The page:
Kaiser Hospital Goes Live With Solar

January 10, 2011

Kaiser Permanente’s Santa Clara Medical Center recently went live with its new solar project.  Through an agreement with Recurrent Energy, an independent power producer and a developer of solar power projects, Kaiser has agreed to install solar power at 15 of its California facilities, generating 15 megawatts of energy, before the end of 2011.

“Kaiser Permanente has a long history of energy conservation and environmental stewardship, and our use of solar and other forms of renewable energy further demonstrates our ongoing commitment to improving the overall health and well-being of our members and the communities we serve,” said Gregory A. Adams, president of Kaiser Foundation Health Plan/Hospitals, Inc., in Northern California.

The Santa Clara Center becomes one of the country’s first major medical centers to receive a significant amount of its energy from the sun.  The system will produce enough energy to power 136 homes for a year, or about 8.5 percent of the center’s total electricity use.   The 15 megawatts of solar power from the whole project will produce an average of 10 percent of the electricity at the facilities, which include the Vallejo Medical Center in Northern California, and medical offices in Lancaster and La Mesa in Southern California.

“These solar agreements are a major step toward our goal of including a wide array of renewable sources in our energy portfolio,” said John Kouletsis, director of strategy, planning, and design for Kaiser Permanente’s National Facilities Services department.  In the future, energy sources could include thermal energy, wind, and fuel cells in addition to solar.

This move is the latest in Kaiser Permanente’s long history of energy conservation and environmental stewardship. Sustainable design and construction practices, including the use of energy-saving infrastructure and non-toxic materials, help Kaiser to build green and stay on budget.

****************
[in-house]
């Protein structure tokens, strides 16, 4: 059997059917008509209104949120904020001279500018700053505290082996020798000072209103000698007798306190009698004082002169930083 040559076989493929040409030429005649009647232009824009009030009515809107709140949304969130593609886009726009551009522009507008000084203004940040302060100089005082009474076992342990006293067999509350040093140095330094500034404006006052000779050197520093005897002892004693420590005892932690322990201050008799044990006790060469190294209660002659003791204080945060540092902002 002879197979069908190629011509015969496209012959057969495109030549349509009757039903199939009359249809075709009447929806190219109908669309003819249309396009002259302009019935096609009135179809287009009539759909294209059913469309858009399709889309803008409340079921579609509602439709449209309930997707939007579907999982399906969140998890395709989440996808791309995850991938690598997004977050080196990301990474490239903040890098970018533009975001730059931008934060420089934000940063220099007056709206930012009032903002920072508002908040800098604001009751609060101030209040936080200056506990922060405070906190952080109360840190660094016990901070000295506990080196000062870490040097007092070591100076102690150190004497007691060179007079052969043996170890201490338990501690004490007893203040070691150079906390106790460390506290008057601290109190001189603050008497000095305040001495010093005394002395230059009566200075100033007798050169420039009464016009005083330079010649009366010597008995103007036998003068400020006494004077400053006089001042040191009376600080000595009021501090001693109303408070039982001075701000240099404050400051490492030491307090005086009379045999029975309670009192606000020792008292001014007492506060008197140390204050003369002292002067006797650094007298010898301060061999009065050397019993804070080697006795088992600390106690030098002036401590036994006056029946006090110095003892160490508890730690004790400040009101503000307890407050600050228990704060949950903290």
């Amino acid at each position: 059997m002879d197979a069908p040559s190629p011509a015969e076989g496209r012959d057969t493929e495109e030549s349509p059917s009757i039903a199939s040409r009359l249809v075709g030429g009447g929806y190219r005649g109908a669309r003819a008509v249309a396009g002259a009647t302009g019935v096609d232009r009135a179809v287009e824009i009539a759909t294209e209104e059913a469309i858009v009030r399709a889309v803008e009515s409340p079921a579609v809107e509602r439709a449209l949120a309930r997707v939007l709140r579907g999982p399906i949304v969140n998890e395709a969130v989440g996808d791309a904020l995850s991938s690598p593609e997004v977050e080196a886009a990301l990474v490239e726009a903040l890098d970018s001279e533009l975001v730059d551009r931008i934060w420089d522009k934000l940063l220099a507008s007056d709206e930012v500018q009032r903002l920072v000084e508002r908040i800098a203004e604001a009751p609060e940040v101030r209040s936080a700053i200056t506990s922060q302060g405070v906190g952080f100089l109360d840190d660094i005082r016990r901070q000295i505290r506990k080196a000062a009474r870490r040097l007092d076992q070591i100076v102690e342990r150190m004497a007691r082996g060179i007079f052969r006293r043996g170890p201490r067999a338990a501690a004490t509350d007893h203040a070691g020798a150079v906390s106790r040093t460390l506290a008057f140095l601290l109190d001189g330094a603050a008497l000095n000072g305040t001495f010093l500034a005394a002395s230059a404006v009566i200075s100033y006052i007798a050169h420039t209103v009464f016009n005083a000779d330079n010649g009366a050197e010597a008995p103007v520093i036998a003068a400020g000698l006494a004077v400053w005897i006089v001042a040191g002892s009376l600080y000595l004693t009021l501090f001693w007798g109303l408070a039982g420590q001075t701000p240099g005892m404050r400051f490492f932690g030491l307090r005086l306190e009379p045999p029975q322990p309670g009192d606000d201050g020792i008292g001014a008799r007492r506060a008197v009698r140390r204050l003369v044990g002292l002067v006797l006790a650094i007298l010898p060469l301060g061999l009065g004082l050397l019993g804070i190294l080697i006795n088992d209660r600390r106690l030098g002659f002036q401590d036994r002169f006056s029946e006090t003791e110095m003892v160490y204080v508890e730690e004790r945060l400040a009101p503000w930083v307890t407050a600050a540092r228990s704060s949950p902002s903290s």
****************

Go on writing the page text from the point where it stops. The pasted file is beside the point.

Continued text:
Through its green building efforts, Kaiser Permanente:

• Saves more than $10 million per year through energy conservation strategies. A leader in environmental health care and construction, Kaiser Permanente has committed to significantly reducing its use of fossil fuels and slowing energy growth over the next 10 years.

• Will use sustainable design and construction practices to complete roughly 6.7 million square feet of new construction in the next seven years.

• Eliminated the purchase and disposal of 40 tons of harmful chemicals.

Rendering courtesy of Kaiser Permanente.


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Dawn Killough

has over 15 years experience in the construction industry and is the author of Green Building Design 101, an e-book available from Amazon. She is a LEED AP and Certified Green Building Advisor, and has worked on the LEED Certification of three projects in Salem, Oregon.  
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